Geoff Shester

California Campaign Director, Oceana

The Role of Data in Conserving West Coast Marine Ecosystems

shester_picUnder U.S. fisheries and environmental laws, managers must minimize and avoid bycatch, minimize the adverse effects of fishing on essential fish habitats, prevent overfishing and protect threatened and endangered species, among others, while managing for sustainable fisheries. Decisions must be based on best available science, even when data are limited and ecosystem impacts uncertain. In light of these challenges, Oceana uses science, law, and the public to advocate for policies that protect marine ecosystems and maintain vibrant fisheries.  Drawing from recent experiences and events surrounding the California anchovy fishery and groundfish essential fish habitat, I will discuss the role of fishery and environmental data in conservation advocacy, and describe practical applications of the precautionary approach in fishery management, even when data are limited.

Dr. Geoff Shester is Oceana’s California Campaign Director based in Monterey, where he leads undersea expeditions and advocates in state and federal U.S. West Coast management venues for protecting seafloor habitat, reducing fisheries bycatch, and implementing ecosystem-based management of forage fish.  He previously worked for the Exxon Valdez Oil Spill Trustee Council and served as Senior Science Manager for the Monterey Bay Aquarium Seafood Watch program.  While at Stanford University’s Interdisciplinary Program in Environment and Resources out of Hopkins Marine Station in Monterey, he studied fleet dynamics and ecological impacts of small-scale fisheries in Baja California Sur, Mexico.

 
Emmett Duffy

Smithsonian, Tennenbaum Marine Observatories Network

Can Data Democracy Save the World? It’s Worth a Try

duffy_picFisheries are special cases of interaction between prey and a uniquely efficient, generalist predator. Sustaining fisheries requires understanding interactions among fish, people, and our hybrid natural-technological ecosystems. Understanding in turn requires both cognitive contact with the system—that is, data—in its disparate forms, and systematic organization of that data, i.e., science. But sustainability technically means forever and this leads us into uncharted territory, arguably requiring a new model of science. I introduce the Smithsonian’s Marine Global Earth Observatory (MarineGEO), an experiment that aspires to produce solutions as emergent products of a loosely coordinated network: a data democracy.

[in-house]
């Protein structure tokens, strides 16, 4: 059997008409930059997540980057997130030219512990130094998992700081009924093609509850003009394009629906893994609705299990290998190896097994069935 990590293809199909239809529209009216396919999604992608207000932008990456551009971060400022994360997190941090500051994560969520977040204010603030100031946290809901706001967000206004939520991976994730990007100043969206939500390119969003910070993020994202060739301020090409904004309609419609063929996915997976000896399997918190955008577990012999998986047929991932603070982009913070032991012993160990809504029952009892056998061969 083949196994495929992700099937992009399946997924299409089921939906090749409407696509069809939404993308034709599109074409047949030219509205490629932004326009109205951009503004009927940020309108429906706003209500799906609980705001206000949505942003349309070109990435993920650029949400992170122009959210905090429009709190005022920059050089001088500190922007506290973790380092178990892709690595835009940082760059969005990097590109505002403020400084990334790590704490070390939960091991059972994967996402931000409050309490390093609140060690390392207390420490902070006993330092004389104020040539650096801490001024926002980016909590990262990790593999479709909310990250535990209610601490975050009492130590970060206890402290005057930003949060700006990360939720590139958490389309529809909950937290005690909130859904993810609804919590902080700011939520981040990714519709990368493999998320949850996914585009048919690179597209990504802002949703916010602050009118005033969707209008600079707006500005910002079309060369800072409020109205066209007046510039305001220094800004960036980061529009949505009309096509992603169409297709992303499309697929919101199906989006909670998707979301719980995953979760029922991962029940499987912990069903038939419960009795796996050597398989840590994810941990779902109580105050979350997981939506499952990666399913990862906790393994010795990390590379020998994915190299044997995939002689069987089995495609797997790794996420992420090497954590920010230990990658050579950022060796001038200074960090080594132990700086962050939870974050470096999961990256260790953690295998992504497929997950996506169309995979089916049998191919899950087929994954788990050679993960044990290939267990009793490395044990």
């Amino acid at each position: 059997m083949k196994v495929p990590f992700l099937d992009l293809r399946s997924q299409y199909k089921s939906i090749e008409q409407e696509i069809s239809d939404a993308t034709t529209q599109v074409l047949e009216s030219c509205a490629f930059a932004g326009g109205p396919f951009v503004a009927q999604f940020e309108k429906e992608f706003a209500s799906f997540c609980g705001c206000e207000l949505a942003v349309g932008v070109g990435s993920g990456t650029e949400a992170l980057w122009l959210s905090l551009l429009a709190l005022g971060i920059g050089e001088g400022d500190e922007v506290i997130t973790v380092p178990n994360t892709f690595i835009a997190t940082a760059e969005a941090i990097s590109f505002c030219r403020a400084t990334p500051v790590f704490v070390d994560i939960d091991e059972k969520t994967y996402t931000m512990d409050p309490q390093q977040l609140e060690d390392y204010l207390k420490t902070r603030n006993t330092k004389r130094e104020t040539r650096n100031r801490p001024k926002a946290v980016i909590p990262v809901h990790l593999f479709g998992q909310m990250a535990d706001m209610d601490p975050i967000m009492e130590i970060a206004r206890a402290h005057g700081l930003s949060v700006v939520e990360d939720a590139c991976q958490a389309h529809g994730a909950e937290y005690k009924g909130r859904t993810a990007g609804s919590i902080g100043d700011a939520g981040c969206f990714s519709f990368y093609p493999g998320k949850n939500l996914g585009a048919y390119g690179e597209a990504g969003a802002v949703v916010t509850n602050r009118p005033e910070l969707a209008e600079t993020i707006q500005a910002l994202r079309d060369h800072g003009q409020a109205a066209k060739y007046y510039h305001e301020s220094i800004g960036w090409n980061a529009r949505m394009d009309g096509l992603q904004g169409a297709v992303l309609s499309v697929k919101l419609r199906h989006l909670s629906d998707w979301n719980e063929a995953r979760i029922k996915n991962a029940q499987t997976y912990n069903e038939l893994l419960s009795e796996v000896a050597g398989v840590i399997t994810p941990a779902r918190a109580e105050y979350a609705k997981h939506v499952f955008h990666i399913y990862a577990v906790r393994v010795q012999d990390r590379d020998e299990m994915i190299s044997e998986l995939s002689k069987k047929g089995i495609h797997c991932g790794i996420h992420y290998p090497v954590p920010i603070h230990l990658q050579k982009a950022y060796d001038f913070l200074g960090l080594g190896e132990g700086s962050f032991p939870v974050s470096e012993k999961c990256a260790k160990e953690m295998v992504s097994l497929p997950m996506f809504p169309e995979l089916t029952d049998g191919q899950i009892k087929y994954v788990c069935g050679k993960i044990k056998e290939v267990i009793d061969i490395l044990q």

Dr. Emmett Duffy is Director of the Smithsonian’s Tennenbaum Marine Observatories Network and MarineGEO program, a growing global partnership documenting how and why coastal marine biodiversity is changing, and the consequences of change. He is a marine biologist who mainly studies who eats whom in seagrass and coral reef ecosystems worldwide, and contributes regularly to scientific syntheses linking biodiversity, climate, and ecosystem health. He was awarded an Aldo Leopold Leadership Fellowship in 2006, Japan’s inaugural Kobe Prize in Marine Biology in 2011, and a Virginia Outstanding Faculty award in 2013.

 
Molly Lutcavage

UMass Boston, Large Pelagics Research Center

Tangled up in Atlantic Bluefin: Data, Science, Values and Outcomes

lutcavage_picNot long ago, Atlantic bluefin tuna, known as horse mackerel, were canned and processed for pet food. Within decades, its value and notoriety rocketed to the top of the charts of fisheries and conservation worlds.  Fishermen called out the mismatch between their perceptions of abundance with vocal distrust of stock assessments.  Yet despite intense management efforts and bitter discord about its population status, the itinerant bluefin tuna veiled key aspects of its life history across a long lifespan and vast ocean habitat. Through cooperative research partnerships and fishery-independent approaches outside of assessment “culture”, we narrowed this scientific divide with field studies and ecological modeling. I will show how overturning deeply held beliefs requires navigating a path among fisheries stakeholders, assessment scientists, policy makers and conservation advocates.

Dr. Molly Lutcavage is the founder and Director of the Large Pelagics Research Center and Research Professor, School for the Environment, UMass Boston.  Her laboratory conducts oceanographic studies on the movements, behavior and physiological ecology of tunas, billfish and marine turtles. Lutcavage’s research program is known for its partnerships with commercial and recreational fishermen in the US and Canada, and collaborations with international science teams and students. Her long term study of Atlantic bluefin tuna and pioneering use of electronic tags resulted in new understanding of their migration routes and life history. Lutcavage served on the first scientific steering committee of CLIOTOP (Climate Change Impact on Top Predators), the US Scientific Advisory Committee for ICCAT (1994-2012), the Western and Central Pacific Fisheries Management Council SSC (2007-2016), and remains an advocate of basic ecological research to support sustainable fisheries.